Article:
VoIP applications usually limit theirs monitoring capabilities to the generation of CDR (Call Data Records) that are used for the generation of billing/consumption data. In essence you know how many calls a certain user/number has made, the duration etc. While this information can be enough for basic monitoring, it is not enough for guaranteeing reliable call quality as these systems are essentially blind with respect to call quality. Wireshark can analyse both call signalling and voice, but it is a troubleshooting tool meaning that it cannot be used for permanent monitoring but just for analysing specific situations when there is a specific problem to analyse.
Fortunately you can complement CDR with realtime VoIP traffic monitoring and voice quality analysis using nProbe Pro (with VoIP plugin) and ntopng. All you need is to send nProbe (usually via a span port or network tap) the VoIP traffic (or if you want all your network traffic including VoIP) for analysis. Via redis, nProbe is able to analyse SIP, RTP, RTCP and to correlate SIP with RTP, so that you know for each RTP stream what is the call it belongs to.
Supposing that the traffic to monitor is received on eth1 all you need to do is to start the following applications (in the example below thay have been started on the same machine but via ZMQ flows can be sent remotely over the network in an encrypted format)
# nprobe -i eth1 -T "%IPV4_SRC_ADDR %IPV4_DST_ADDR %IPV4_NEXT_HOP %INPUT_SNMP %OUTPUT_SNMP %IN_PKTS %IN_BYTES %FIRST_SWITCHED %LAST_SWITCHED %L4_SRC_PORT %L4_DST_PORT %TCP_FLAGS %PROTOCOL %L7_PROTO @SIP@ @RTP@" --redis localhost --zmq tcp://127.0.0.1:1234 $ ntopng -i tcp://127.0.0.1:1234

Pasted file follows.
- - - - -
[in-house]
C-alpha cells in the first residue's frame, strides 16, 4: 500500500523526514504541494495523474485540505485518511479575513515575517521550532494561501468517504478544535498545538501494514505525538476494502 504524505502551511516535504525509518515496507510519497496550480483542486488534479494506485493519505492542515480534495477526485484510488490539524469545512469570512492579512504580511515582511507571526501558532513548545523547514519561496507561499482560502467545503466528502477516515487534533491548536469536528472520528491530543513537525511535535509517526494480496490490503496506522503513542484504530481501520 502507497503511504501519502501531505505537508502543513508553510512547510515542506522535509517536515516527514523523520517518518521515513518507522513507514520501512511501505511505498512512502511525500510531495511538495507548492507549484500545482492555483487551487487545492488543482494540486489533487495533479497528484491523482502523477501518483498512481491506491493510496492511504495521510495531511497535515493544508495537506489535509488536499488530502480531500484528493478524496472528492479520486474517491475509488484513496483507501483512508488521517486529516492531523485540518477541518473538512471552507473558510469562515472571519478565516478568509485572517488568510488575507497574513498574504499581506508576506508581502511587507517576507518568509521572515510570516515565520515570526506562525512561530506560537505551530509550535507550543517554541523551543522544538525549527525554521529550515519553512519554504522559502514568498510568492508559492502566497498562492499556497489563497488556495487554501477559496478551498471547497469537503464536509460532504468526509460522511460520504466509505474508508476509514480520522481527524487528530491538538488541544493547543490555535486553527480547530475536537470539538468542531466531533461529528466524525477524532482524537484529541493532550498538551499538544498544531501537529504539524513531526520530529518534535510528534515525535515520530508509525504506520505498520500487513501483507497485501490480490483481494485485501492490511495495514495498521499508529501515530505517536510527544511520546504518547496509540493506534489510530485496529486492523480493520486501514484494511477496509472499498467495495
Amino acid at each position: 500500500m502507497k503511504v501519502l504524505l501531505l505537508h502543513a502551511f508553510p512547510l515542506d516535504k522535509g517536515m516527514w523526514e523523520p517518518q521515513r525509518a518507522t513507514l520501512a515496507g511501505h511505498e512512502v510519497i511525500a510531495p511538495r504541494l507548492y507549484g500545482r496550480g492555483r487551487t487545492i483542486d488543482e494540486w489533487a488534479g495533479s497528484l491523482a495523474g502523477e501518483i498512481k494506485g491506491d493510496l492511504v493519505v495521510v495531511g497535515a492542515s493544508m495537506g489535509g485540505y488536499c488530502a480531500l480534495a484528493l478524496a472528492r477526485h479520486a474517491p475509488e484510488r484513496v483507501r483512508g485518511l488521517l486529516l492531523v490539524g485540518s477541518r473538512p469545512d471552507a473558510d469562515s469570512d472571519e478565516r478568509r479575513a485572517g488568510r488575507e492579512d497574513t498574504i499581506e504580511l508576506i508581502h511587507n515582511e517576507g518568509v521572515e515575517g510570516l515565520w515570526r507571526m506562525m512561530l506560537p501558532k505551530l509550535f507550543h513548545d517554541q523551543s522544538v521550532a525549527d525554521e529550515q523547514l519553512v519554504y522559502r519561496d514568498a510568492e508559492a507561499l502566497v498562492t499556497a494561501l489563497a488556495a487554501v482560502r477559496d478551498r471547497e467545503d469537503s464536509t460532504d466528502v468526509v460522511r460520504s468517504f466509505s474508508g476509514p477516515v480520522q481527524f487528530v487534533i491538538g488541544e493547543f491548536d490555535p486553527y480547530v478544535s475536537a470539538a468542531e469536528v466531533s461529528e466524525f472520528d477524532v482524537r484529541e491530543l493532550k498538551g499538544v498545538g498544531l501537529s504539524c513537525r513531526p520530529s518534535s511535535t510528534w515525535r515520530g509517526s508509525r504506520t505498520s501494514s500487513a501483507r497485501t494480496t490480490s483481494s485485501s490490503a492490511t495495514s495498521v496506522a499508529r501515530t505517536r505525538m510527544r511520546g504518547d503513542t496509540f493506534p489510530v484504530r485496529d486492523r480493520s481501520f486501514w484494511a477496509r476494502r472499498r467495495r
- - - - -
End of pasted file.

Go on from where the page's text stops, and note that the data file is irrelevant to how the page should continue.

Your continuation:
In essence nProbe analyses the traffic and sends ntopng flows via ZMQ. ntopng collects the flows and display them on the user interface. Inside the nProbe template there are two special information elements @SIP@ and @RTP@: they represent a wildcard for various information elements such as SIP caller/called or RTP codecs. This way users can forget about VoIP details and focus on monitoring traffic
As you can see, ntopng interprets the VoIP information and represents it in a user-friendly way. It reports not just about CDRs, but it can analyse voice quality by computing pseudo-MOS. This enables network administrators to spot calls with bad quality and try to find a solution to the problem. If you enable in ntopng the export to ElasticSearch and/or MySQL, you can dump call information persistently on a database or use Kibana to create a dashboard about VoIP calls.
# StartTime[epoch] EndTime[epoch] SIP_Server[ascii:32] ClientIP[ascii:32] CallId[ascii:64] CallingParty[ascii:64] CalledParty[ascii:64] RTPInfo[ascii:64] SIPFailureCode[uint] ReasonCause[uint] Packets[uint] CallState[ascii:64] StateMachine[ascii] # 1481205353 1481205353 18.104.22.168 10.96.5.59 firstname.lastname@example.org brix <sip:email@example.com> <sip:firstname.lastname@example.org> 10.37.129.2:50070,22.214.171.124:50422 200 0 12105 CALL_COMPLETED INVITE=1481205353,TRYING=0,RINGING=1481205353,INV_RSP=1481205353,BYE=1481205353,CANCEL=0 1481205353 1481205353 10.96.5.59 126.96.36.199 email@example.com brix <sip:firstname.lastname@example.org> <sip:email@example.com> 188.8.131.52:50390,0.0.0.0:0 200 0 5 CALL_IN_PROGRESS INVITE=0,TRYING=0,RINGING=1481205353,INV_RSP=1481205353,BYE=0,CANCEL=0